Tuesday, July 17, 2007

Making Meaning - The Art of Carolyn Mazloomi - Post # 3

Giving Comfort, Finding Pain
49” x 41”, 2005. Cotton, silk, machine appliqué, and machine quilted.
Artist Statement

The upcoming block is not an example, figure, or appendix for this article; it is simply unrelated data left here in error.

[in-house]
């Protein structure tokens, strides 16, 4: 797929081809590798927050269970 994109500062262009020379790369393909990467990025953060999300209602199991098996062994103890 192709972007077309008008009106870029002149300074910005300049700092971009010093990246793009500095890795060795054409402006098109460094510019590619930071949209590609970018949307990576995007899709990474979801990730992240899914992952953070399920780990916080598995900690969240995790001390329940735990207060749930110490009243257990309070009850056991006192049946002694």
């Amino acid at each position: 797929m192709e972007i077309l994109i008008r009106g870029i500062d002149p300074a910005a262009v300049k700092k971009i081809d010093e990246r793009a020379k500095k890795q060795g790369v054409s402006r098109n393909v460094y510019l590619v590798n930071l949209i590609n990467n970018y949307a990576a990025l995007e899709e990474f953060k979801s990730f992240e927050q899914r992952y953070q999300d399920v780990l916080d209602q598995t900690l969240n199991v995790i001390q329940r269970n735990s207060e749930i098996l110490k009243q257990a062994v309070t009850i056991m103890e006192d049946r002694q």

Thousands of women were victims of a tragic crime committed by Japanese soldiers in World War II. Few know of the experiences these women or the "Comfort Women" endured on a daily bases because they were, and some still are, too ashamed to bring their stories forward. During the war, they were brutally forced to work as sex slaves to the Japanese soldiers. They lost their lives and any hope of leading a normal life after the war was over. The purpose of the comfort houses was to provide Japanese soldiers in the area with a way for them to "safely" satisfy their sexual needs during the war. The authorities believed the comfort houses would help prevent the soldiers from committing sexual assaults and contracting diseases from women in occupied territories. The amount of women that served as Comfort Women is estimated to be 80,000 to 200,000. A small percentage of them were from China, the Philippines, Taiwan, Indonesia, and Burma, while 80-90% were Korean. Many women became sterile from the repeated rapes. When the comfort women became useless because of their sickness, their milk was mixed with cyanide, their bodies taken to a cave and finally, the cave was blown up with a grenade.Giving Comfort, Finding Pain, 49” x 41”, 2005. Cotton, silk, machine appliqué, and machine quilted.

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